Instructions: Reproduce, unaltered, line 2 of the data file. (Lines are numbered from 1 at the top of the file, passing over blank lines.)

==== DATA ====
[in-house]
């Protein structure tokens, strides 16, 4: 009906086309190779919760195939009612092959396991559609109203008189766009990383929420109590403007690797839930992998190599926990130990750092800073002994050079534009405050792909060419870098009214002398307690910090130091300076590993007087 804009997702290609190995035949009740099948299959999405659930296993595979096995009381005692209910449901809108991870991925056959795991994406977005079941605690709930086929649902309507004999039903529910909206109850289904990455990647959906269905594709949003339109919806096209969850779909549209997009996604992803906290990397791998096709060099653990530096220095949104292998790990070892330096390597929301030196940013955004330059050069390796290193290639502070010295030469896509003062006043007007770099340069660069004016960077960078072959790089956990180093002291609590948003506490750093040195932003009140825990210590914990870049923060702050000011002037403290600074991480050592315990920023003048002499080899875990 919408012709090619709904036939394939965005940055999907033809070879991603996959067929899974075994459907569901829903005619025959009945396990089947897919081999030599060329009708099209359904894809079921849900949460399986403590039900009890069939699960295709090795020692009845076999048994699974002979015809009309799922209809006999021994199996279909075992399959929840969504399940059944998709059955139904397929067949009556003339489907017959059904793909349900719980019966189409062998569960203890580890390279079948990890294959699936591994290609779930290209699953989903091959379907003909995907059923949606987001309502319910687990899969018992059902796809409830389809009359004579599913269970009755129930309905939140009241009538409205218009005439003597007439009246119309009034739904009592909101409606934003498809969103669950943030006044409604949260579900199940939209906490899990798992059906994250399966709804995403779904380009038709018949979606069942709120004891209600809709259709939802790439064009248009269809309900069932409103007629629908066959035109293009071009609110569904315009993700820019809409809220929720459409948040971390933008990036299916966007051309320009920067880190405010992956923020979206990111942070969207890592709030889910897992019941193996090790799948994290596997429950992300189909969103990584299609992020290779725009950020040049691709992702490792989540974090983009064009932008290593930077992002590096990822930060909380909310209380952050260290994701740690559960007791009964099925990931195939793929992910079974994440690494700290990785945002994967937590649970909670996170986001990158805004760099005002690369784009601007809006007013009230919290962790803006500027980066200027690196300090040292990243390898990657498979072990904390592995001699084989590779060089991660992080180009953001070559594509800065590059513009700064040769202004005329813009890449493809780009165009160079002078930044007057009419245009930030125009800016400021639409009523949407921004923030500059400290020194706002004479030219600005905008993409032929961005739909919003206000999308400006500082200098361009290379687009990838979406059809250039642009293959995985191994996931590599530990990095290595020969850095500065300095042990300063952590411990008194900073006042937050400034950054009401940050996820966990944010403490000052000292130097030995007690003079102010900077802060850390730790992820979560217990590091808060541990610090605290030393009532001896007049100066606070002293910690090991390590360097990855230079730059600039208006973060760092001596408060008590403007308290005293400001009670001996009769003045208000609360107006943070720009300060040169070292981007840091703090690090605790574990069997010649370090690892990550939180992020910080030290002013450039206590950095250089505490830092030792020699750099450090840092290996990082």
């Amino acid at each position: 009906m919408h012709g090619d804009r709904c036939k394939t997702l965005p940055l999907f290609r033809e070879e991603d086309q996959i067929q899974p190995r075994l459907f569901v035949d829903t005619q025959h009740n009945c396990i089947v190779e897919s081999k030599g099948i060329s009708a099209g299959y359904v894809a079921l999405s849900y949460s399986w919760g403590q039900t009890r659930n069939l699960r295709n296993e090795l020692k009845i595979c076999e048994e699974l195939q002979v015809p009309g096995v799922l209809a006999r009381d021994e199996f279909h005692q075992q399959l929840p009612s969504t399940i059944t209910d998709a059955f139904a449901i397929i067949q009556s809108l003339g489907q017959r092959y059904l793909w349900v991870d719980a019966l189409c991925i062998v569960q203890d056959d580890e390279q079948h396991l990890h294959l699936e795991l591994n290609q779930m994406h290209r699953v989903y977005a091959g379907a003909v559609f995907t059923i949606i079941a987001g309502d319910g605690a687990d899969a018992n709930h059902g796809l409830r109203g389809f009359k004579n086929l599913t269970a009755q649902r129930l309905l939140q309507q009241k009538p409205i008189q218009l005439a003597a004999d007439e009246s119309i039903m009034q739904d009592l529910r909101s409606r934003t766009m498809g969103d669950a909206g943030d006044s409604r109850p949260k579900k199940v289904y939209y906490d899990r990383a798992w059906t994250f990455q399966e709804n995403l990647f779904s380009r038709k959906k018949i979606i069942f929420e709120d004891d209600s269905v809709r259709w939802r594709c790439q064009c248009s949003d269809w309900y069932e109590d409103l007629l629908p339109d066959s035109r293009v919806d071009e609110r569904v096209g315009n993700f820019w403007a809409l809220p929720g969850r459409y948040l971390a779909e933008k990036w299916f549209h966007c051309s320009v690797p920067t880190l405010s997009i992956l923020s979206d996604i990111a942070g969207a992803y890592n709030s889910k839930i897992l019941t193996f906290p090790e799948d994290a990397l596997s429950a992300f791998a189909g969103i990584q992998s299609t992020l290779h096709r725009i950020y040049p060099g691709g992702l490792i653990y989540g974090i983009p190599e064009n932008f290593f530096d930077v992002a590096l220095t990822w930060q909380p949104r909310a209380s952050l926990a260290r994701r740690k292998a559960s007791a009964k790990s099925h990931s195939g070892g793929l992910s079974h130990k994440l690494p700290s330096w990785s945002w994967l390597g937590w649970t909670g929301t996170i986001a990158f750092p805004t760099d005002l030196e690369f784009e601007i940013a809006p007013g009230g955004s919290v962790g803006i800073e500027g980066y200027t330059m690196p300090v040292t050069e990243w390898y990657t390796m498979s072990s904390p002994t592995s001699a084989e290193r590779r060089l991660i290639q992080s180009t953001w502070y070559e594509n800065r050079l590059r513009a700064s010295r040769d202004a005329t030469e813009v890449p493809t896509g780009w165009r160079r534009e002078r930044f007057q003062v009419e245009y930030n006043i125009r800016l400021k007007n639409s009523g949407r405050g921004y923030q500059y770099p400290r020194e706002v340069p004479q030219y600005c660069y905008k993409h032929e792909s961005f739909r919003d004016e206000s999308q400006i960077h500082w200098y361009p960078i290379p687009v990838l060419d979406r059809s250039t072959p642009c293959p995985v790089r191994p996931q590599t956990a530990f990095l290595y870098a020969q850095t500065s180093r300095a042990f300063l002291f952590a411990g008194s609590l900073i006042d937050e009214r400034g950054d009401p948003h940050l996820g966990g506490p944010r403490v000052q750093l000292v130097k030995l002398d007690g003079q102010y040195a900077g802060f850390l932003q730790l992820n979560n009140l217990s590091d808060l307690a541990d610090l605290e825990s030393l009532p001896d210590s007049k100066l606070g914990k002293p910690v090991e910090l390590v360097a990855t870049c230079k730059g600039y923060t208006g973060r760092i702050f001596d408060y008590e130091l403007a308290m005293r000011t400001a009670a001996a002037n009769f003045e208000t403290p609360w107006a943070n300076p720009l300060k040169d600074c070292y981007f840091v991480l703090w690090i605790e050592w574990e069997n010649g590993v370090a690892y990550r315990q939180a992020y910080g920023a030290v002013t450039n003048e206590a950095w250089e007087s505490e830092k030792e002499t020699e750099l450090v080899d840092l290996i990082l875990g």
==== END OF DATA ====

């Protein structure tokens, strides 16, 4: 009906086309190779919760195939009612092959396991559609109203008189766009990383929420109590403007690797839930992998190599926990130990750092800073002994050079534009405050792909060419870098009214002398307690910090130091300076590993007087 804009997702290609190995035949009740099948299959999405659930296993595979096995009381005692209910449901809108991870991925056959795991994406977005079941605690709930086929649902309507004999039903529910909206109850289904990455990647959906269905594709949003339109919806096209969850779909549209997009996604992803906290990397791998096709060099653990530096220095949104292998790990070892330096390597929301030196940013955004330059050069390796290193290639502070010295030469896509003062006043007007770099340069660069004016960077960078072959790089956990180093002291609590948003506490750093040195932003009140825990210590914990870049923060702050000011002037403290600074991480050592315990920023003048002499080899875990 919408012709090619709904036939394939965005940055999907033809070879991603996959067929899974075994459907569901829903005619025959009945396990089947897919081999030599060329009708099209359904894809079921849900949460399986403590039900009890069939699960295709090795020692009845076999048994699974002979015809009309799922209809006999021994199996279909075992399959929840969504399940059944998709059955139904397929067949009556003339489907017959059904793909349900719980019966189409062998569960203890580890390279079948990890294959699936591994290609779930290209699953989903091959379907003909995907059923949606987001309502319910687990899969018992059902796809409830389809009359004579599913269970009755129930309905939140009241009538409205218009005439003597007439009246119309009034739904009592909101409606934003498809969103669950943030006044409604949260579900199940939209906490899990798992059906994250399966709804995403779904380009038709018949979606069942709120004891209600809709259709939802790439064009248009269809309900069932409103007629629908066959035109293009071009609110569904315009993700820019809409809220929720459409948040971390933008990036299916966007051309320009920067880190405010992956923020979206990111942070969207890592709030889910897992019941193996090790799948994290596997429950992300189909969103990584299609992020290779725009950020040049691709992702490792989540974090983009064009932008290593930077992002590096990822930060909380909310209380952050260290994701740690559960007791009964099925990931195939793929992910079974994440690494700290990785945002994967937590649970909670996170986001990158805004760099005002690369784009601007809006007013009230919290962790803006500027980066200027690196300090040292990243390898990657498979072990904390592995001699084989590779060089991660992080180009953001070559594509800065590059513009700064040769202004005329813009890449493809780009165009160079002078930044007057009419245009930030125009800016400021639409009523949407921004923030500059400290020194706002004479030219600005905008993409032929961005739909919003206000999308400006500082200098361009290379687009990838979406059809250039642009293959995985191994996931590599530990990095290595020969850095500065300095042990300063952590411990008194900073006042937050400034950054009401940050996820966990944010403490000052000292130097030995007690003079102010900077802060850390730790992820979560217990590091808060541990610090605290030393009532001896007049100066606070002293910690090991390590360097990855230079730059600039208006973060760092001596408060008590403007308290005293400001009670001996009769003045208000609360107006943070720009300060040169070292981007840091703090690090605790574990069997010649370090690892990550939180992020910080030290002013450039206590950095250089505490830092030792020699750099450090840092290996990082």